Mathew Klickstein is an accomplished multimedia writer who lives, breathes and writes about Nerd culture. Some of his varied credits include scribing for publications like Wired magazine as well as penning the horror feature Against The Dark, starring Steven Segal in his first role in the genre. Klickstein has also written children’s books, and nonfiction exploring interesting cornerstones of pop culture, including SLIMED! An Oral History of Nickelodeon’s Golden Age and Nerding Out: How Pop Culture Ruined the Misfit.
Klickstein’s most recent collaboration is now with Heavy Metal on the NERTZ podcast, an in-depth interview series with different personalities across the pop culture landscape.
In anticipation of his new series we had a chance to sit down with him to learn what NERTZ and being a nerd is all about.
How did this project come about?
I was working on a book that ended up coming out in China – it was called Nerding Out: How Pop Culture Ruined The Misfit. It was supposed to come out in America, but the imprint fell through and then a Chinese publisher bought it and now it’s just out in China. It was a book about the changing face of nerd culture. I talked to filmmakers, actors, writers, all sorts of folks. I had these great interviews I was sitting on. I wanted to do something else with them. So I started writing little articles for Wired based on some of the materials I put together. And then I decided the interviews themselves are so great, maybe I’ll use those as a center of a podcast.
So I got permission and I slowly released each one as a separate interview, cut them up, gave them context since it was done two years ago. I created a sort of these This American Life podcast episodes where I did an intro, outro, interstitial materials.
Talk about some of the episodes. What are the topics you cover? What’s one that you’re excited about?
The first one debuted as part of an article I did. It was with a woman named Dr. Sandra Calbert and we spoke about parasocial relationships, which goes into the psychology of why we connect with characters. Things like the fact that news anchors speak to the camera, so they can build a sense of trust. It goes back to a branding idea. It’s the same reason why Mr. Rogers broke the fourth wall and spoke to the audience.That’s a great one. I mean, all sorts of topics are covered. One thing I keep thinking about is how our generation is the guinea pig for what binge watching can do to us. We probably won’t know what it does to us for another 10-20 years.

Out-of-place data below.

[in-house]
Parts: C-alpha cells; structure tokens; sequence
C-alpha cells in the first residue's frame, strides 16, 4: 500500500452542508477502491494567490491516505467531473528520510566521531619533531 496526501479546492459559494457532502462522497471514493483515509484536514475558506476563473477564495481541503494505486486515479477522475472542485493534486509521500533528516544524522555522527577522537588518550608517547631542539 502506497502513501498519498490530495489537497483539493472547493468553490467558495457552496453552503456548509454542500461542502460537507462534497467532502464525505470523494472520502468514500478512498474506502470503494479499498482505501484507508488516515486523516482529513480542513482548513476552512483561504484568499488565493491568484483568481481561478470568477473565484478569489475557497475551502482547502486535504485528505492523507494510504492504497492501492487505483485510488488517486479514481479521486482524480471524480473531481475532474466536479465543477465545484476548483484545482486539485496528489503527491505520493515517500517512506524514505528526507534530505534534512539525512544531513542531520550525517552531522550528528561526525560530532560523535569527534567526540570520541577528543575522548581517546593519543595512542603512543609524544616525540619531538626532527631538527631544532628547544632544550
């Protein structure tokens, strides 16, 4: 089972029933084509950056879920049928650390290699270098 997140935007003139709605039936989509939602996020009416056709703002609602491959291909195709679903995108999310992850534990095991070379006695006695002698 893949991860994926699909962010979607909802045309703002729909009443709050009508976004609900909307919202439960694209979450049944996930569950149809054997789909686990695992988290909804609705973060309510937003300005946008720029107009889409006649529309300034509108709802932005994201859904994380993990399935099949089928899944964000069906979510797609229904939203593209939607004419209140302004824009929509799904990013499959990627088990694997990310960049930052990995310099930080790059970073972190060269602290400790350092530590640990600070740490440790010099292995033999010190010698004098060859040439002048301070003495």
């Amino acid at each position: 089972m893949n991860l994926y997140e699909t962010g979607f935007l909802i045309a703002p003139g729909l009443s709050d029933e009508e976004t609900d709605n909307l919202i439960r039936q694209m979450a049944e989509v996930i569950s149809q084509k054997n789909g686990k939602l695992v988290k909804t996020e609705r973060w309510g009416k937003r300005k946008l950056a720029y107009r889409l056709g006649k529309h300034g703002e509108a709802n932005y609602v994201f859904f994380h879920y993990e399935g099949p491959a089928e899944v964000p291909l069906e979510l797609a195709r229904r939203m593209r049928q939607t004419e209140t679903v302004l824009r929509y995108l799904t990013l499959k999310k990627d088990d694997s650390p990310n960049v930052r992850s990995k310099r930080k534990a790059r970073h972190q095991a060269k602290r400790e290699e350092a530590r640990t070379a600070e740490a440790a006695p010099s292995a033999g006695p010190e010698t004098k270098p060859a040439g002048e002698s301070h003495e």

How many episodes have been completed? Who are some of the guests you can mention?
I’ve been releasing the episodes for the last five years very infrequently. It’s a labor of love. I wanted a way to get these interviews out there. I spoke to Diablo Cody, and John Park, the guy who created Flo the Progressive insurance spokeswoman. I’ve given Heavy Metal nine episodes which will be rolling out soon.
What’s the cadence going to be, do you plan on releasing new ones?
We will be releasing one a week for nine weeks. If those go well, there are another six or seven that can be used. And if it continues to keep going, and people are enjoying them I’ve got others. I did about thirty or forty interviews – some are hours, some two hours, some twenty minutes. I ended up with 3,000 pages of single space notes. I’m sitting on approximately 20 to 25 episodes that are unreleased.
What was your biggest discovery from all these conversations?